My Girl

in the nineties Aunty Ann had all eight
rooms wired into the same Sky station
but since we didn’t know we spent each night
of our weekend watching girls undress
while bored men phoned in, telling them to
climb between each other’s legs/and/or
take a nipple into a yielding/heterosexual
mouth, force a simple moan perfected in adolescence.
We had our double bed with its chintz canopy,
our newly pink hair rubbing onto the pillowcases,
the crochet eiderdown heavy upon our
satisfied bodies; she was
sometimes jealous if I looked at the TV
for too long. We’d discuss
which parts in relation to the girls’ parts were normal
or in the dull and balmy half-light of morning
through semi-drawn blinds
which parts looked beautiful

by Melissa Lee-Houghton

Two exciting announcements from the Centre! This Saturday 14 January, the Poetry Centre is privileged to present a reading by internationally-acclaimed critic and poet Rachel Blau DuPlessis and Forward Prize-shortlisted poet Nancy Campbell. The event will begin at 7pm at the Albion Beatnik Bookshop in Oxford, and all are welcome. £2 on the door. More details are available on our Facebook page.

We are also delighted to announce that celebrated poet and teacher Tamar Yoseloff will be returning to Brookes to lead a workshop entitled ‘Poetry and Identity: Creating Character’. The workshop will take place on Saturday 11 February from 10.30-4.30pm and is designed to coincide with an exhibition by acclaimed French photographer Claude Cahun running in Brookes’s Glass Tank Gallery. The cost is £45 (£40 for Brookes staff and students), and spaces are limited! Please visit our website for more details and to book a place.

‘My Girl’ is copyright © Melissa Lee-Houghton, 2016. It is reprinted from Sunshine (Penned in the Margins, 2016) by permission of Penned in the Margins.

Notes from Penned in the Margins:

Sunshine is the new collection from Next Generation Poet Melissa Lee-Houghton. A writer of startling confession, her poems inhabit the lonely hotel rooms, psych wards and deserted lanes of austerity Britain. Sunshine combines acute social observation with a dark, surreal humour born of first-hand experience. Abuse, addiction and mental health are all subject to Lee-Houghton’s poetic eye. But these are also poems of extravagance, hope and desire, that stake new ground for the Romantic lyric in an age of social media and internet porn. In this new book of poems, Melissa Lee-Houghton shines a light on human ecstasy and sadness with blinding precision. This book, which was shortlisted for the Costa Book Awards, was also selected as one of the best poetry books of 2016 by both the Guardianand the Poetry School, and includes ‘i am very precious’, shortlisted for the Forward Prize for Best Single Poem 2016.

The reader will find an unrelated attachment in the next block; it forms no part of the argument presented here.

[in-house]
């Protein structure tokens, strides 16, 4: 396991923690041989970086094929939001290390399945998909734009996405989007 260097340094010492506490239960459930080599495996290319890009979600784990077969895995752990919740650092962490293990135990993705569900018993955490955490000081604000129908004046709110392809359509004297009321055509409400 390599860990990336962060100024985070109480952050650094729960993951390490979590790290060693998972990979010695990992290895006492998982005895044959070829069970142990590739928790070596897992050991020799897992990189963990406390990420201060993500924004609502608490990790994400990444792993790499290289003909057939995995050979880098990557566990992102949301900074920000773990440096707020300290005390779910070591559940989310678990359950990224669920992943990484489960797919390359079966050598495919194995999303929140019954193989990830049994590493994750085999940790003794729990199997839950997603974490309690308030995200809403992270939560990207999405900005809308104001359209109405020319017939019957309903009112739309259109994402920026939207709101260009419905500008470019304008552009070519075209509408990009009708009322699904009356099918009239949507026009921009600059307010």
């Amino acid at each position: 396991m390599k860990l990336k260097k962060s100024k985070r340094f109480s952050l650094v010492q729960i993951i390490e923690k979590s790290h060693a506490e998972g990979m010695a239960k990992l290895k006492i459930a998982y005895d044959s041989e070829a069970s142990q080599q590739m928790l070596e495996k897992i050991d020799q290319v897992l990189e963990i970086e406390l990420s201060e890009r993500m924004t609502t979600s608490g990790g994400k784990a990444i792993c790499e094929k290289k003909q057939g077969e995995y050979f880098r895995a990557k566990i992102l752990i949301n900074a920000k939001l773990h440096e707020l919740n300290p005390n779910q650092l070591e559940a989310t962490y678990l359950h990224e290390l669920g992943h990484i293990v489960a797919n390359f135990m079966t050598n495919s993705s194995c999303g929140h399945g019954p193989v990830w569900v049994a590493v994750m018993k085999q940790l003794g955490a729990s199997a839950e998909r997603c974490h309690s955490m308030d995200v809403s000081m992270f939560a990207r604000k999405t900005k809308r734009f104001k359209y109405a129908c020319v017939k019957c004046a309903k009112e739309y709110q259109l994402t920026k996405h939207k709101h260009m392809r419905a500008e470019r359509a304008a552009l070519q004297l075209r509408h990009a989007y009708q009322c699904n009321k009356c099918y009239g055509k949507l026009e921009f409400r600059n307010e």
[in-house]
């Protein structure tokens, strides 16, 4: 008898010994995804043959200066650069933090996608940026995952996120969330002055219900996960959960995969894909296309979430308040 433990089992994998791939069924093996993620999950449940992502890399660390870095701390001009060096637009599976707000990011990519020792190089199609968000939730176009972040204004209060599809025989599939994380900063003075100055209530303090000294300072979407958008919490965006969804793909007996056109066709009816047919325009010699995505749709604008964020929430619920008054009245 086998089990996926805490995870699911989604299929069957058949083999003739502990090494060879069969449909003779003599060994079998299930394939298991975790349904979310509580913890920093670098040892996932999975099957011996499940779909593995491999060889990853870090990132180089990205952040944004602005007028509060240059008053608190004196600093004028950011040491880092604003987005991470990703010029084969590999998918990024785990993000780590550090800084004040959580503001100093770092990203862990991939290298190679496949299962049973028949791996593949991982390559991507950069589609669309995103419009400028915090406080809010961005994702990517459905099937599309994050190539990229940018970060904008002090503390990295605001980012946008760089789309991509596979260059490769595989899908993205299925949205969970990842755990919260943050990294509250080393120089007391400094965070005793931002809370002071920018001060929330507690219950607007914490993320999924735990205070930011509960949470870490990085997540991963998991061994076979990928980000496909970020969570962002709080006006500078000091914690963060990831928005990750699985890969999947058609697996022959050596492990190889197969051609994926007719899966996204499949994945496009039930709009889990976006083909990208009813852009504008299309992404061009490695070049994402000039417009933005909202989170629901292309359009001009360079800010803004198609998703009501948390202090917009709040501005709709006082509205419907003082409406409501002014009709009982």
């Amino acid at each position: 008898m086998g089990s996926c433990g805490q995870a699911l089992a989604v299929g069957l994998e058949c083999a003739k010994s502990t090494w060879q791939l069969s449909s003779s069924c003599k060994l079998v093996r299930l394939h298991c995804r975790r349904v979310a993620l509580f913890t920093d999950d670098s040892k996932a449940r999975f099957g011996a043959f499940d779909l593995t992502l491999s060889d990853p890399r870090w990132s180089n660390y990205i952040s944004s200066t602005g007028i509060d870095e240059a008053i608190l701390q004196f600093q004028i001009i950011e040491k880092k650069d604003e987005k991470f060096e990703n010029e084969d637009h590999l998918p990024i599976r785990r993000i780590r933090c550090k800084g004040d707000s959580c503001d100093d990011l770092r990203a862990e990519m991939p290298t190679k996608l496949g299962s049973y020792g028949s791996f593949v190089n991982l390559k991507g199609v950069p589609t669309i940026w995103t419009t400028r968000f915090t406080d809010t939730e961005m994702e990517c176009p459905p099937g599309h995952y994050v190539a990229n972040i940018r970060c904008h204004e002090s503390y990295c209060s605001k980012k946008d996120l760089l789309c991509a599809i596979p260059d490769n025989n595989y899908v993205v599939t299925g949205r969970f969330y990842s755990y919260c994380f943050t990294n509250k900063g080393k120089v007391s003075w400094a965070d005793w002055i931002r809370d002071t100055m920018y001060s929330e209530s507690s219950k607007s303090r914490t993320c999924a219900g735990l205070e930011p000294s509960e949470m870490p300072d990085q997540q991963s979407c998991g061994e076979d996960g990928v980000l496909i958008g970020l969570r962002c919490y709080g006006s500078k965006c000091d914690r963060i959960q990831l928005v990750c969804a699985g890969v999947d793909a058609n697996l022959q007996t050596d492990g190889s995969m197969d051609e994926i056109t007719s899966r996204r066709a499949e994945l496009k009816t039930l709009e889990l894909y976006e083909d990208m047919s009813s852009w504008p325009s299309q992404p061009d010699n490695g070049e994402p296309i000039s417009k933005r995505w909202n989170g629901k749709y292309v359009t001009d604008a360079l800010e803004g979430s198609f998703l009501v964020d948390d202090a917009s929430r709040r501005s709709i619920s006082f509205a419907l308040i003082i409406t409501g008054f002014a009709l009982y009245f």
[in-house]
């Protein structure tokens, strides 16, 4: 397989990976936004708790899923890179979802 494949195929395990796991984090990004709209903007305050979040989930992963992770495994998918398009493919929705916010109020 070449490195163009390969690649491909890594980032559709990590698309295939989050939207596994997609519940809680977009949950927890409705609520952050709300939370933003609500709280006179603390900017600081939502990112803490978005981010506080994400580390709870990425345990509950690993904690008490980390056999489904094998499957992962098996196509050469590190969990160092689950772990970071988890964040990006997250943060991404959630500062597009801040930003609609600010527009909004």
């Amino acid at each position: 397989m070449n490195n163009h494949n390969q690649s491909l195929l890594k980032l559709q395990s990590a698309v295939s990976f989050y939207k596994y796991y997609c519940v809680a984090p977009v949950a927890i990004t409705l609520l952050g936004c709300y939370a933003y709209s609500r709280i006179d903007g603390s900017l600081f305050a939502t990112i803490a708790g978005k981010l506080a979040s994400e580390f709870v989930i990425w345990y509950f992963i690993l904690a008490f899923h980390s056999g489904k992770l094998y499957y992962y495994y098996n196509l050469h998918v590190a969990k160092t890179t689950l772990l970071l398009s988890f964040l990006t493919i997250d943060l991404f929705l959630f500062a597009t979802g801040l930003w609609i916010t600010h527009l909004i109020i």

You can find out more about the book on the Penned in the Margins website, where you can also read further poems from the collection.

MelissaLee-Houghton was announced as a Next Generation Poet in 2014. Her first and second collections are published by Penned in the Margins. BeautifulGirls was a Poetry Book Society Recommendation. Her poem ‘i am very precious’ was shortlisted for The Forward Prize for Best Single Poem. She has received a Northern Writers’ Award for her fiction. She lives in Blackburn, Lancashire.

You can hear Melissa read from her work on the Poetry Archive, read more about her work on her website and follow her on Twitter.

Penned in the Marginscreates publications and performances for people who are not afraid to take risks. The company believes in the power of language to challenge how we think, test new ideas and explore alternative stories. It operates across the arts, collaborating with writers, artists and creative partners using new platforms and technologies. Read more about its work on its website. You can also follow Penned in the Margins on Twitter and on Facebook.

Copyright information: please note that the copyrights of all the poems displayed on the website and sent out on the mailing list are held by the respective authors, translators or estates, and no work should be reproduced without first gaining permission from the individual publishers.